Postcard from Cholula, Puebla, Mexico: Catholic churches cover up ancient pyramids

Some say Chiconauhquiauhitl (goddess of nine rains) struck Nuestra Senora de los Remedios church perched above Cholula in Puebla, Mexico, with lightening multiple times in retribution for usurping her site in 1594. The church, as were many in Mexico, was built atop the goddess’ pyramid, Tlachihualtepetl (artificial mountain), reputedly the largest known pyramid in the Western Hemisphere.

The town below is filled with churches, including the ochre-and-peach-colored active monastery of San Gabriel constructed in the 1530s atop the ruins of another pyramid, this one dedicated to Quetzalcoatl. The newer Dreamsicle-colored parish church of San Pedro, dating from the 1600s, fronts the town’s main plaza.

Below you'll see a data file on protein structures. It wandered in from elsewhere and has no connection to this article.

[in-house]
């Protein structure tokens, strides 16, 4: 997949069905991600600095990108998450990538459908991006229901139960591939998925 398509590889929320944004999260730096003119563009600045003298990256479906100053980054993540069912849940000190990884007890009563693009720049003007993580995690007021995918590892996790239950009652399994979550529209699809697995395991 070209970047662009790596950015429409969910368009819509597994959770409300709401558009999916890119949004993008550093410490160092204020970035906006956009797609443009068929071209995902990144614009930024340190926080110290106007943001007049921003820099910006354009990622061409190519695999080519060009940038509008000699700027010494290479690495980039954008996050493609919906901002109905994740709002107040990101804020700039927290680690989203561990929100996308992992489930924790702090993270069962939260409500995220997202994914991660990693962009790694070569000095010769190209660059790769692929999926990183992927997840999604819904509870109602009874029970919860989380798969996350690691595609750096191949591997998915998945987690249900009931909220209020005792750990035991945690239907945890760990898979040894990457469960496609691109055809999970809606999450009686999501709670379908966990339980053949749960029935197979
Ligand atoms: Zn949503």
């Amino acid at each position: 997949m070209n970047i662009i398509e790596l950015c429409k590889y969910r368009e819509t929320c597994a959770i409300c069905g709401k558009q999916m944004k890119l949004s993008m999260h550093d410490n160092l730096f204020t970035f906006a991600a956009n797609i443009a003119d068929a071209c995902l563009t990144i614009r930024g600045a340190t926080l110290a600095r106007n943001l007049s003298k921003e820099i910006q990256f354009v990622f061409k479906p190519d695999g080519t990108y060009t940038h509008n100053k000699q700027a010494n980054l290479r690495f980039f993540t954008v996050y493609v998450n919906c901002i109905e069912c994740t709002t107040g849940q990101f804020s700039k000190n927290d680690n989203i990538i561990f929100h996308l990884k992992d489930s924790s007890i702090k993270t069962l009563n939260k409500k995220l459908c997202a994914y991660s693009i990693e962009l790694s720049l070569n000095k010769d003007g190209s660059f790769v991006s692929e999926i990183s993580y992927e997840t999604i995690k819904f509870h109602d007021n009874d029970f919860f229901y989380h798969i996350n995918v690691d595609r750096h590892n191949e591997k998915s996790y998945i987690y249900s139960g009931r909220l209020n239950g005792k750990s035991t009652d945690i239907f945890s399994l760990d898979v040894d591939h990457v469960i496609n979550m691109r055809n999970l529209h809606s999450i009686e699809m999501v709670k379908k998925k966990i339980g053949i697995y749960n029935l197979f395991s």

Photos from two of the most colorful churches of Cholula are ahead.

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